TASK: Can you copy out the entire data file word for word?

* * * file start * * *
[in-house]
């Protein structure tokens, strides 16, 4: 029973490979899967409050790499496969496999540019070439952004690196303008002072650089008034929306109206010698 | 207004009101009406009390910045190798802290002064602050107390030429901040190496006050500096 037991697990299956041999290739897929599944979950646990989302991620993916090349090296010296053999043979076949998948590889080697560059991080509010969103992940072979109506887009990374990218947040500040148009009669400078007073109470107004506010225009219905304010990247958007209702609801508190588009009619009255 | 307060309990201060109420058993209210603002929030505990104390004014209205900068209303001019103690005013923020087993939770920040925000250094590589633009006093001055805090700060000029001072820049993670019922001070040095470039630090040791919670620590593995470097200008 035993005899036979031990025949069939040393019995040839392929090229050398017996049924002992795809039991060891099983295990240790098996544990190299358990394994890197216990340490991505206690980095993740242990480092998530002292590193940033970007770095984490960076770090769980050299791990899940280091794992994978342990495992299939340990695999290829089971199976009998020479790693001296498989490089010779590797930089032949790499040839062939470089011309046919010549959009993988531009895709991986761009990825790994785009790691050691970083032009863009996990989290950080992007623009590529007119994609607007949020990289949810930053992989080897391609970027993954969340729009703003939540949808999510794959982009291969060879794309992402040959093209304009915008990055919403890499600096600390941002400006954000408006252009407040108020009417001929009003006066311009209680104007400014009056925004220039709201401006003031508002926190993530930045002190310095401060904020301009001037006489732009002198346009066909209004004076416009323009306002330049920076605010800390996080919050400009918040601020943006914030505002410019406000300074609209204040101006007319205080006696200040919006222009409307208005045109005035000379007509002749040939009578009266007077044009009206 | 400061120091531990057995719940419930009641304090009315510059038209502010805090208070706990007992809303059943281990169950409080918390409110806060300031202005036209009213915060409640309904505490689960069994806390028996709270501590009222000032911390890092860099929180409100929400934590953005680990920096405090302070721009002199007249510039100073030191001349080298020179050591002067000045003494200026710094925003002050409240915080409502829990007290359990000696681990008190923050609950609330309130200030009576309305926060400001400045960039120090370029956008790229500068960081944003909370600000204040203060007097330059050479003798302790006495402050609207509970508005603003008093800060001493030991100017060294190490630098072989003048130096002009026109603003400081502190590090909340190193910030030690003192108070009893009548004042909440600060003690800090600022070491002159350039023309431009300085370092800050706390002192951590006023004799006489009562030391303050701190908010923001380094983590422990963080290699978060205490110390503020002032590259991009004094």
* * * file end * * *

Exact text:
[in-house]
């Protein structure tokens, strides 16, 4: 029973490979899967409050790499496969496999540019070439952004690196303008002072650089008034929306109206010698 | 207004009101009406009390910045190798802290002064602050107390030429901040190496006050500096 037991697990299956041999290739897929599944979950646990989302991620993916090349090296010296053999043979076949998948590889080697560059991080509010969103992940072979109506887009990374990218947040500040148009009669400078007073109470107004506010225009219905304010990247958007209702609801508190588009009619009255 | 307060309990201060109420058993209210603002929030505990104390004014209205900068209303001019103690005013923020087993939770920040925000250094590589633009006093001055805090700060000029001072820049993670019922001070040095470039630090040791919670620590593995470097200008 035993005899036979031990025949069939040393019995040839392929090229050398017996049924002992795809039991060891099983295990240790098996544990190299358990394994890197216990340490991505206690980095993740242990480092998530002292590193940033970007770095984490960076770090769980050299791990899940280091794992994978342990495992299939340990695999290829089971199976009998020479790693001296498989490089010779590797930089032949790499040839062939470089011309046919010549959009993988531009895709991986761009990825790994785009790691050691970083032009863009996990989290950080992007623009590529007119994609607007949020990289949810930053992989080897391609970027993954969340729009703003939540949808999510794959982009291969060879794309992402040959093209304009915008990055919403890499600096600390941002400006954000408006252009407040108020009417001929009003006066311009209680104007400014009056925004220039709201401006003031508002926190993530930045002190310095401060904020301009001037006489732009002198346009066909209004004076416009323009306002330049920076605010800390996080919050400009918040601020943006914030505002410019406000300074609209204040101006007319205080006696200040919006222009409307208005045109005035000379007509002749040939009578009266007077044009009206 | 400061120091531990057995719940419930009641304090009315510059038209502010805090208070706990007992809303059943281990169950409080918390409110806060300031202005036209009213915060409640309904505490689960069994806390028996709270501590009222000032911390890092860099929180409100929400934590953005680990920096405090302070721009002199007249510039100073030191001349080298020179050591002067000045003494200026710094925003002050409240915080409502829990007290359990000696681990008190923050609950609330309130200030009576309305926060400001400045960039120090370029956008790229500068960081944003909370600000204040203060007097330059050479003798302790006495402050609207509970508005603003008093800060001493030991100017060294190490630098072989003048130096002009026109603003400081502190590090909340190193910030030690003192108070009893009548004042909440600060003690800090600022070491002159350039023309431009300085370092800050706390002192951590006023004799006489009562030391303050701190908010923001380094983590422990963080290699978060205490110390503020002032590259991009004094």